Mystery Solved

“Comfortable, inspiring, and easy to use,” were the clues to this library design architect Alfred Godfrey received from his mystery writer client. Inspiring was fairly simple since the 28-by-48-foot building overlooks a protected wilderness basin. The owner wanted the books to capture as much attention as the panorama outside, so Godfrey designed an interior that draws the eye to the cherry shelves. Casement windows open up to the valley while reinforcing the verticality naturally created by bookshelves. Tongue-and-groove pine planks outlined in cherry trim line the 22-foot-high peaked ceiling that is segmented by rhythmically spaced concrete arches and semicircular transoms. Shelves below the arches are extra deep so that they read like columns to reinforce the design's balanced repetition. They also “act as landmarks to organize the collection and provide a place for special books,” says Godfrey.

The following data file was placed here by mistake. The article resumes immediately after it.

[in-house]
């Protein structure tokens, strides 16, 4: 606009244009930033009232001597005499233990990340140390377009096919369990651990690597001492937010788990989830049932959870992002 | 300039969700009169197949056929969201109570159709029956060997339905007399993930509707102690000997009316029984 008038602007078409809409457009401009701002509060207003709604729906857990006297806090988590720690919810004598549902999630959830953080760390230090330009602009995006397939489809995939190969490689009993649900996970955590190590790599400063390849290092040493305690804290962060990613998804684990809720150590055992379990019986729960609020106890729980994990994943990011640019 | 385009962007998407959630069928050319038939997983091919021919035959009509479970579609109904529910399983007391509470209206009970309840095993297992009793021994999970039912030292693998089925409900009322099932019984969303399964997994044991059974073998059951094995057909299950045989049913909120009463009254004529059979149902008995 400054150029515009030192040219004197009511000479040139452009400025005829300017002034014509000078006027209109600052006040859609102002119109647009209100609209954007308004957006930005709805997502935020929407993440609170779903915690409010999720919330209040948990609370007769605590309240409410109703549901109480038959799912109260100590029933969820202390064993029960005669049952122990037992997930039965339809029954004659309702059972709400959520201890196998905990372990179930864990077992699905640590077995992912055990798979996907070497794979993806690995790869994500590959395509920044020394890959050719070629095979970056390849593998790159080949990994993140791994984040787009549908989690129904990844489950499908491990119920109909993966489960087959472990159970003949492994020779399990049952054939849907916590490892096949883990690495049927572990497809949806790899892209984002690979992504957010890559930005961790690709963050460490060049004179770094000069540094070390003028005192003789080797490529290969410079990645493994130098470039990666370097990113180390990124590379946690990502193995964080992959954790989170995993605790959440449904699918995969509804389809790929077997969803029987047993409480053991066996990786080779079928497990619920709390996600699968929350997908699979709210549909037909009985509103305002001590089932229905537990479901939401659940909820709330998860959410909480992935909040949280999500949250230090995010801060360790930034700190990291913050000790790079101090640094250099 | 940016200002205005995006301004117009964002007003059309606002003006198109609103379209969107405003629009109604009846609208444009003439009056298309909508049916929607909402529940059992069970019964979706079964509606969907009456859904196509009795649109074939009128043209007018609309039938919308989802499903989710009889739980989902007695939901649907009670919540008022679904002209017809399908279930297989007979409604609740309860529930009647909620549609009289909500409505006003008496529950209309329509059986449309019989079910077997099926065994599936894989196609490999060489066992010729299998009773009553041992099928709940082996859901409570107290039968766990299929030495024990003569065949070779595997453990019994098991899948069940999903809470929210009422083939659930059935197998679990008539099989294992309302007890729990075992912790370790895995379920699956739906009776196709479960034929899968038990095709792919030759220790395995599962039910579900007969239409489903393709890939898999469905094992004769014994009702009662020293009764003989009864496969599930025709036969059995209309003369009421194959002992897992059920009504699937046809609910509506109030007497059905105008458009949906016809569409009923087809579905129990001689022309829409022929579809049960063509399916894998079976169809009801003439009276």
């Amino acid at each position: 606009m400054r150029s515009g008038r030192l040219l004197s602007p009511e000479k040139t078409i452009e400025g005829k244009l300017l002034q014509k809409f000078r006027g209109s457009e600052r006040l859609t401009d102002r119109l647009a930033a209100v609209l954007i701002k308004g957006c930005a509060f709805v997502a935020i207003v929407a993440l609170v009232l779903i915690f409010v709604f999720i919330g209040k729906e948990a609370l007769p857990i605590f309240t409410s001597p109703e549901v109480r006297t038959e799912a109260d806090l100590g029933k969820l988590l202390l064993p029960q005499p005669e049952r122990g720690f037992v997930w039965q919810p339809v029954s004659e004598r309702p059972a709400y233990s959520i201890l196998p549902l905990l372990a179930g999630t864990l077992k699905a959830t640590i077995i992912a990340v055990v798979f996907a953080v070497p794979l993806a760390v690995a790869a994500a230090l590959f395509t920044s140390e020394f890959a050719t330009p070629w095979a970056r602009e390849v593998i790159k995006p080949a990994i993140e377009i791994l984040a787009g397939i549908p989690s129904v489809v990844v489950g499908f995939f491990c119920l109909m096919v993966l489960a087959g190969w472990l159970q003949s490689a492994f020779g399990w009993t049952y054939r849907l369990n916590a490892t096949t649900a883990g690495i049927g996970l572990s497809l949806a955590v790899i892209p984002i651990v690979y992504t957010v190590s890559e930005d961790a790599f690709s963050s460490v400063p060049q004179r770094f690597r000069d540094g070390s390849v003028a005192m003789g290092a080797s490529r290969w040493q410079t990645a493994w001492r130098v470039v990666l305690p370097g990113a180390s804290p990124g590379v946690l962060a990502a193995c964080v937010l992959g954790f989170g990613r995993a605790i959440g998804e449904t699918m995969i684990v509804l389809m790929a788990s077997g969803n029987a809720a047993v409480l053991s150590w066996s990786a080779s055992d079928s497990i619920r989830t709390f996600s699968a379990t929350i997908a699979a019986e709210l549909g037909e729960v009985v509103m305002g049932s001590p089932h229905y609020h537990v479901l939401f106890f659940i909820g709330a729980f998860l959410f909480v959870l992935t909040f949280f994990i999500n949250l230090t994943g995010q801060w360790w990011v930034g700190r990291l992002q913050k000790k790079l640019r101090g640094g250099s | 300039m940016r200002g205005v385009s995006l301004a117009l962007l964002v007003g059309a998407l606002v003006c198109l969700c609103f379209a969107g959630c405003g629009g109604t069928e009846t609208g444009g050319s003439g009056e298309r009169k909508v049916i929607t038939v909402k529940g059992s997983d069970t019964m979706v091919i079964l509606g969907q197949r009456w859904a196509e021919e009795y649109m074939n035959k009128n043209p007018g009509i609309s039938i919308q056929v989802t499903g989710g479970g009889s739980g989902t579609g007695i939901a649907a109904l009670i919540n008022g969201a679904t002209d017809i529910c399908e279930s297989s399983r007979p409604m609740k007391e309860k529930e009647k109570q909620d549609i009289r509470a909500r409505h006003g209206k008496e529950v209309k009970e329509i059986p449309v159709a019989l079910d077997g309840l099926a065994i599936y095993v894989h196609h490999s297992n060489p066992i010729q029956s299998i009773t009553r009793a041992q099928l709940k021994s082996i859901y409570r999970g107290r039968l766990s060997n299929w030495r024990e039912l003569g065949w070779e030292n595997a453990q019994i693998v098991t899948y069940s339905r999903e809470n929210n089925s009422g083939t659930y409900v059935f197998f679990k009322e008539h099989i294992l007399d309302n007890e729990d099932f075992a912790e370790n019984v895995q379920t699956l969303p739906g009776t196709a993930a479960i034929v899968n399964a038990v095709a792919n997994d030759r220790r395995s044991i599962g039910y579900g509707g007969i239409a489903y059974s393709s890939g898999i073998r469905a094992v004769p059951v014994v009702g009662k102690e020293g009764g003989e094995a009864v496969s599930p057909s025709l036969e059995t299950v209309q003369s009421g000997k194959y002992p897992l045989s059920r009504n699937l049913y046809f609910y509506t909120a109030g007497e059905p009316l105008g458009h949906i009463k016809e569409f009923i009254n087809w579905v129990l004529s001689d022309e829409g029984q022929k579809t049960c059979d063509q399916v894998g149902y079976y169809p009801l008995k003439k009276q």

Rough plaster walls above the shelves along with the scored concrete floor give the space a tactile warmth. Lower shelves extend out to hold oversized books and to create a “browsing shelf” that makes it easy to pick out a title and look at it in place. Shorter shelf spans meant thinner boards could be used so the focus is on the books. “The room is generous enough to read and study in a number of settings and allows for a range of ways to approach the books,” Godfrey adds. Builder: Crowell, Austin, Texas; Architect: Limbacher & Godfrey Architects, Austin; Cabinetmaker: Max Rockoff, Austin; Photographer: Paul Bardagjy.